... not speaking of half-witted persons, as I remember. Well, it chances that I am honored by the friendship of our gallant Bearnais, and am supposed to have some claim upon him, thanks to my good fortune last year in saving his life from the assassin Barriere. It chances that I may perhaps become, under providence, the instrument ...
— The Line of Love - Dizain des Mariages • James Branch Cabell

... of the Court played this pleader a trick by appointing him to defend at the Assizes a half-witted peasant accused of forgery. But Monsieur Savaron procured the poor man's acquittal by proving his innocence and showing that he had been a tool in the hands of the real culprits. Not only did his line of defence succeed, ...
— Albert Savarus • Honore de Balzac

... half-witted, of course," Mrs. Ball said ruminatively. "Can't be otherwise. But she must have known something about Sarah Honey ...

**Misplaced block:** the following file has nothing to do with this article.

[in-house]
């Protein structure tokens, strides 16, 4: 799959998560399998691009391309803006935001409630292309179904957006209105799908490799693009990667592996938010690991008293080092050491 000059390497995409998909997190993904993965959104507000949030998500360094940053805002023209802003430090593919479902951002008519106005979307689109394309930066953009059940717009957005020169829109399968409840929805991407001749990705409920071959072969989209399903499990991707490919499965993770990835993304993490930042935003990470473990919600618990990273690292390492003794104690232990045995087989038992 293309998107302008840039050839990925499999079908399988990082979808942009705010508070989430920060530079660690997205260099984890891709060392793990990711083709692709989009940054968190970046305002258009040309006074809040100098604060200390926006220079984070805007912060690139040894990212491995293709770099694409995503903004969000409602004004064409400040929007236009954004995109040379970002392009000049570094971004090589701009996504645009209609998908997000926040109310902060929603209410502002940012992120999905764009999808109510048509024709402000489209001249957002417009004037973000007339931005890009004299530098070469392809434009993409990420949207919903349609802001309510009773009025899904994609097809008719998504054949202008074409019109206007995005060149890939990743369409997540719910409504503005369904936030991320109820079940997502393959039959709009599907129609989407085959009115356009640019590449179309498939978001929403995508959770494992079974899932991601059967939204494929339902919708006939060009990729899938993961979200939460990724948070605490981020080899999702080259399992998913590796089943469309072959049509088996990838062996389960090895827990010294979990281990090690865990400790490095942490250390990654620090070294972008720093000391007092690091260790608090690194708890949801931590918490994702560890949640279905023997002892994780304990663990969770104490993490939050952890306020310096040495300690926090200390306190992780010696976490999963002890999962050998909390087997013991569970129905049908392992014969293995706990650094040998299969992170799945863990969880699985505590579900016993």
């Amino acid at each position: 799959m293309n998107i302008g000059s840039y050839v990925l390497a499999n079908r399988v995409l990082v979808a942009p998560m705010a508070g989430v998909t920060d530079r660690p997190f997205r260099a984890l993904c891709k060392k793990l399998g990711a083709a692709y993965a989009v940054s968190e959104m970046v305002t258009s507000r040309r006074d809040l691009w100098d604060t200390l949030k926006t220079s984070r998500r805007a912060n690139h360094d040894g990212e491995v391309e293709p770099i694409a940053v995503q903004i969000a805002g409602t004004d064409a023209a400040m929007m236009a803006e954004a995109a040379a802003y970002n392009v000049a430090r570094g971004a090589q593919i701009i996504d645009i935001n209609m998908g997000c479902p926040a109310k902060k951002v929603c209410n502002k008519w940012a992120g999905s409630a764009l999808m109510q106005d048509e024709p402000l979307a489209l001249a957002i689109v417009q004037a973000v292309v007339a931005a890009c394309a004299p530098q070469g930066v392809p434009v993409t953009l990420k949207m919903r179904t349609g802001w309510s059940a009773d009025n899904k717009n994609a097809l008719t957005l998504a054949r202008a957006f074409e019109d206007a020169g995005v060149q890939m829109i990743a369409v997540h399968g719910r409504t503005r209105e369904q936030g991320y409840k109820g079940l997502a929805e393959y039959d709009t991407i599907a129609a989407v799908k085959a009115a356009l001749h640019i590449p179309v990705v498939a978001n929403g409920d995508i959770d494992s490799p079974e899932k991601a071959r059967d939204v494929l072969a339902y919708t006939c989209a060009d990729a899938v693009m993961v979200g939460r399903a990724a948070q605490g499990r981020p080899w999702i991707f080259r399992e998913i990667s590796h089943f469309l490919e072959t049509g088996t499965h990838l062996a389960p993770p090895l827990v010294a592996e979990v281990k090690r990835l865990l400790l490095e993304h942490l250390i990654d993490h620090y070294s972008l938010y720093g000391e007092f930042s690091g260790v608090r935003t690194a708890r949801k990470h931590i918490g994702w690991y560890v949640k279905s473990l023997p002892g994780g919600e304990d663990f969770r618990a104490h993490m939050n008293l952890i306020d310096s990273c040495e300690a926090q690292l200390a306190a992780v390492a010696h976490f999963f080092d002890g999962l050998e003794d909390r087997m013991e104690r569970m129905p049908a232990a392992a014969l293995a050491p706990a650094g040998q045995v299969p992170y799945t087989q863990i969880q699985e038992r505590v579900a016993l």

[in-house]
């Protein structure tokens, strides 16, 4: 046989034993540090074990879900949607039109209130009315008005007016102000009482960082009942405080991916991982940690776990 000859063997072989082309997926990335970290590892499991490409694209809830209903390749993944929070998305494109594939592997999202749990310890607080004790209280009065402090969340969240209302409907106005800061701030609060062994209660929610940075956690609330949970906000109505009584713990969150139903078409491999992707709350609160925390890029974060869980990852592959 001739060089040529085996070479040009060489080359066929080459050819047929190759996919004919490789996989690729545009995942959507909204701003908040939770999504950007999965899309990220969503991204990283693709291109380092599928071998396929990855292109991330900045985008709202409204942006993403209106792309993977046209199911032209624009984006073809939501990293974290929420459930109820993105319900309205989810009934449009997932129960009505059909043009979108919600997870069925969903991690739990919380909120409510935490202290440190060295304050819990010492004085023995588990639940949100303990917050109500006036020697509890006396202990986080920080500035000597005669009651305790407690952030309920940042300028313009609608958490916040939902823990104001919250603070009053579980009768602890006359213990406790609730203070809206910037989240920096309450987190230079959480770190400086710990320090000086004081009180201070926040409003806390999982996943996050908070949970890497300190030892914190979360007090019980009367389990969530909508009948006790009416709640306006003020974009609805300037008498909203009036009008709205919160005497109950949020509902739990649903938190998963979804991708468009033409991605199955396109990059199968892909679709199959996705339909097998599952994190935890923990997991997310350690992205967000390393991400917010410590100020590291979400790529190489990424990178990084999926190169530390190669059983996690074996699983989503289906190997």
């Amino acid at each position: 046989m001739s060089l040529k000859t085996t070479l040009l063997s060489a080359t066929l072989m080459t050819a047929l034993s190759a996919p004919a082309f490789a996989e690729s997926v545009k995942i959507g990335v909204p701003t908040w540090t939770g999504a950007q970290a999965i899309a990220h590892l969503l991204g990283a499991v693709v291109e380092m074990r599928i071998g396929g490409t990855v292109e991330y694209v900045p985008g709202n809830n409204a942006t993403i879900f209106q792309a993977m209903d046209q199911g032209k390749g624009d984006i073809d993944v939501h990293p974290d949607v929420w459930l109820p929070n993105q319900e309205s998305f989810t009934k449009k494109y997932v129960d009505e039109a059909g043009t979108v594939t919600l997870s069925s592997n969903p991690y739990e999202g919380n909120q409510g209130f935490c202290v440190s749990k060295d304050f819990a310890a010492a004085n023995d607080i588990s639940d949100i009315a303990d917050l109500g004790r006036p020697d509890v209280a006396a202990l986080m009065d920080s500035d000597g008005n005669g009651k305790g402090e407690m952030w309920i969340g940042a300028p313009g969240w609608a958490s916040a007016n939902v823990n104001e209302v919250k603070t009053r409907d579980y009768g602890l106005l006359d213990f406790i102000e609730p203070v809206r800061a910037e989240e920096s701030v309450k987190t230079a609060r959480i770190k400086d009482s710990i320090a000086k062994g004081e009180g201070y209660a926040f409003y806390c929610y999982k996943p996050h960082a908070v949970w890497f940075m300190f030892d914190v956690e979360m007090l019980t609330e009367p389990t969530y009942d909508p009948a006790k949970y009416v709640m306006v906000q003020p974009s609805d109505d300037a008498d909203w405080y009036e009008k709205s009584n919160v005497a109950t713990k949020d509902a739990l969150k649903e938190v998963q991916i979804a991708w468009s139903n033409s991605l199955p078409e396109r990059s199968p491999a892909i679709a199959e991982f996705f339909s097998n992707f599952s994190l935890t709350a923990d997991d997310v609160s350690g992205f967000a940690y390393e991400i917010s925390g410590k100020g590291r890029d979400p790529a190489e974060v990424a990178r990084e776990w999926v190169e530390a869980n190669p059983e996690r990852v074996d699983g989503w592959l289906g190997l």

— Sheila of Big Wreck Cove - A Story of Cape Cod • James A. Cooper

... save us from pillage and murder and anarchy? Listen to that, you foreign-born fraud!" and far up the street the morning air was ringing with shouts of acclaim; "listen to that! There's some American music for you, you half-witted, stall-fed socialist!" For loud and clear a trumpet-call echoed down the thoroughfare. "Look at that!" he cried, throwing aside the lower shutters, "look at that, you mad-brained, ...
— A Tame Surrender, A Story of The Chicago Strike • Charles King